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ABC, CBS Spotlight Suffering Illegal Immigrants

Fatherless children.  Abandoned wives.  Uncertain futures. 


Such is the grist of touching profiles on the network news, exactly what CBS Evening News and ABC World News Sunday served up in stories about the difficulties illegal immigrants face when the government seeks to enforce immigration laws. 


The additional element of churches providing sanctuary to illegal immigrants, thereby supporting the liberal political agenda, gave the networks an opportunity to portray churches in a flattering light.  Such positive portrayal of churches is not always evident when the churches are supporting traditional values or ideology.  (Click here and here for recent examples.)


CBS led the bi-network coverage with a feature on a small Iowa town where a kosher meatpacking plant is located.  CBS weekend anchor Forrest Sawyer reported that “900 federal, state and local agents swept down” on tiny Postville, Iowa “armed” with 700 arrest warrants.  The end result was hundreds of people detained, hundreds more on the run and 43 illegal immigrant parents, mostly mothers, wearing electronic monitoring ankle bracelets so they could care for a total of 90 children who were “left behind.”

Sawyer emphasized that the raid happened two months ago and the women were still waiting for their trials and in limbo until their cases were adjudicated.


CBS gave a platform to a local resident who said the action “destroyed so many lives and the town,” and introduced the hero in the piece: the local Catholic parish.  St. Bridgette's is providing money for rent, utility and medical bills to the illegal immigrants and spending $12,000 a week of its own money to provide what it calls a “lifeline.” 


SAWYER: It costs Saint Bridgette's $12,000 a week to keep the families going, and there's no government assistance. Homeland security says it's not their problem and Iowa Human Services says state law prevents them from assisting illegal immigrants. Paul Riel helps Sister Mary run the church's outreach program.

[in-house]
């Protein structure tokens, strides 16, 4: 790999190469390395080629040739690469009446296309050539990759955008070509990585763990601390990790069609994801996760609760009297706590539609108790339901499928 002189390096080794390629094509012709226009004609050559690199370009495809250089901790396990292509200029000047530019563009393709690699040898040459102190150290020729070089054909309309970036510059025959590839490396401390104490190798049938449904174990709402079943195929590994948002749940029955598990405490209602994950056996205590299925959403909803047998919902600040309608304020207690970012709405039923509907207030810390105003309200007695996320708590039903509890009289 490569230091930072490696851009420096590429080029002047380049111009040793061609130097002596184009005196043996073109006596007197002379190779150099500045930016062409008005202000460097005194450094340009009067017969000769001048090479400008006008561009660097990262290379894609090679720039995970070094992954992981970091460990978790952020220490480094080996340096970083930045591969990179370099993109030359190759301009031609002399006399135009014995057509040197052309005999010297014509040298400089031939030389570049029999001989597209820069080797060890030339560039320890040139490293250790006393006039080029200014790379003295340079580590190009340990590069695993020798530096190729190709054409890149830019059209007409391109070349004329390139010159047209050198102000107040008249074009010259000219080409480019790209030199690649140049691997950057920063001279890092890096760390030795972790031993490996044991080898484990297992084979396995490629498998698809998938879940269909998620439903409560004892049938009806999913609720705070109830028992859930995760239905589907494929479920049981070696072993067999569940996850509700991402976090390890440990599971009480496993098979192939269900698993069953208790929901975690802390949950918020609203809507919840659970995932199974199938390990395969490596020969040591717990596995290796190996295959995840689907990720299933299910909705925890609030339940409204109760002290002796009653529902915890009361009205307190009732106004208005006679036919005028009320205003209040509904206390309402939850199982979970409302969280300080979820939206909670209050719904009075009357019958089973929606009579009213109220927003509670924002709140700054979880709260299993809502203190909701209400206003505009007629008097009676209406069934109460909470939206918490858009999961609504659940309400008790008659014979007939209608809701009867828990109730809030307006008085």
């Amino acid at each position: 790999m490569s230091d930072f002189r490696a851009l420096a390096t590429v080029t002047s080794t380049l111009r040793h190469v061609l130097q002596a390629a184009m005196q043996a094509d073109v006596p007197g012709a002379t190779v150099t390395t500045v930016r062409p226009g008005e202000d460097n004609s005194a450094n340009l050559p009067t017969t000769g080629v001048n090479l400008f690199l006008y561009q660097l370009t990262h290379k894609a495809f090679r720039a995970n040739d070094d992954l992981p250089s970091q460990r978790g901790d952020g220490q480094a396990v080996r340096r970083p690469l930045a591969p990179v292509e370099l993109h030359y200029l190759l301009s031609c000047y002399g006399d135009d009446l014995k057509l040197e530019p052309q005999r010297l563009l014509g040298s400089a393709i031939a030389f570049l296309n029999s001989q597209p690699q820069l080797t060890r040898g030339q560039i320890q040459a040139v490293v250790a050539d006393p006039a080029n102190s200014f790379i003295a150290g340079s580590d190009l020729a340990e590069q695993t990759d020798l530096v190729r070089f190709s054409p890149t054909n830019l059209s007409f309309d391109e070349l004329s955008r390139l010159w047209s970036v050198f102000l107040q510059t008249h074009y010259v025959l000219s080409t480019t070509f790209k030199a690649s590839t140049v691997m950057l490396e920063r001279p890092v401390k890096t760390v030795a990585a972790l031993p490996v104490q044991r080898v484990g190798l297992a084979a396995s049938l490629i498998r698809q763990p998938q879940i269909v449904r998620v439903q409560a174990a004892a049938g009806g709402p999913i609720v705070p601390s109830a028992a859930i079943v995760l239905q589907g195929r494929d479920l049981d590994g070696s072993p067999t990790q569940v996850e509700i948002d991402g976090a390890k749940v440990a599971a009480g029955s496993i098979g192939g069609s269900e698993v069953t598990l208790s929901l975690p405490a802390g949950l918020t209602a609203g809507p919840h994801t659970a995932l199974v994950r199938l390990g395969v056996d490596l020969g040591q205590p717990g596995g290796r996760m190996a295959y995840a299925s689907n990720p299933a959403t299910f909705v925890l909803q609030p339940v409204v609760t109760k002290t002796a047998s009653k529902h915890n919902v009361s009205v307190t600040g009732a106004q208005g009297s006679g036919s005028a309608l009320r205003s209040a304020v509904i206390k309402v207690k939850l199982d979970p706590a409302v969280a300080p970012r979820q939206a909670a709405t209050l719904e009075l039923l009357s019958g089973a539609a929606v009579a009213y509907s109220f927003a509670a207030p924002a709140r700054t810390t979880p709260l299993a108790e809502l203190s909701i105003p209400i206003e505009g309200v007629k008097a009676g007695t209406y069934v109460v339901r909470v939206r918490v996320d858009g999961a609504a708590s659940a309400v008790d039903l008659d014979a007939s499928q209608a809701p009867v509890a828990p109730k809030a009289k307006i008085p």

RIEL:  We've all heard about the American dream. Well, this is the American nightmare.


Sawyer reported on two managers at the meatpacking plant who were arrested for providing the workers with access to fake immigration documents.  However, aside from one police officer commenting on the raid, there was not one person featured in the story who supported the enforcement of illegal immigration laws, who stated the fact that these illegal immigrants were breaking the law, or who questioned the church's decision to aid and abet those who have broken the law.


The ABC story, reported by Eric Horng, differed from the CBS story in that the focus was churches providing sanctuary to illegal immigrants.  It also differed from CBS by including a spokesperson for the Illinois Minuteman Project, who said, “We want laws enforced.  We want comprehensive immigration law enforcement.”  But that was the only voice featured that called for enforcing existing immigration laws.  The story was heavily stacked with suffering illegal immigrants, compassionate clergy and immigration officials who spoke of focusing limited resources on “more real threats.”


Horng featured a woman who declared she was “not a terrorist, not a criminal,” and sympathetically portrayed another woman as coming to America to make money to “feed her children” whom she left behind in Mexico.  Horng included interviews with a Methodist pastor and Catholic priest who described their actions as “nonviolent civil disobedience.” Horng also included a former “top” immigration official who said, “There's been basically an unwritten rule (when it comes to arresting illegal immigrants), no churches, no schools, no parks.”


Horng stated uncritically that churches providing sanctuary is “less about hiding from the law than about changing it.”


The mainstream media have a history of bias when it comes to positively promoting liberal ideology.  The coverage of illegal immigration, told primarily through the sympathetic portrayal of women struggling to feed their children, is yet another example.


Kristen Fyfe is senior writer at the Culture and Media Institute, a division of the Media Research Center.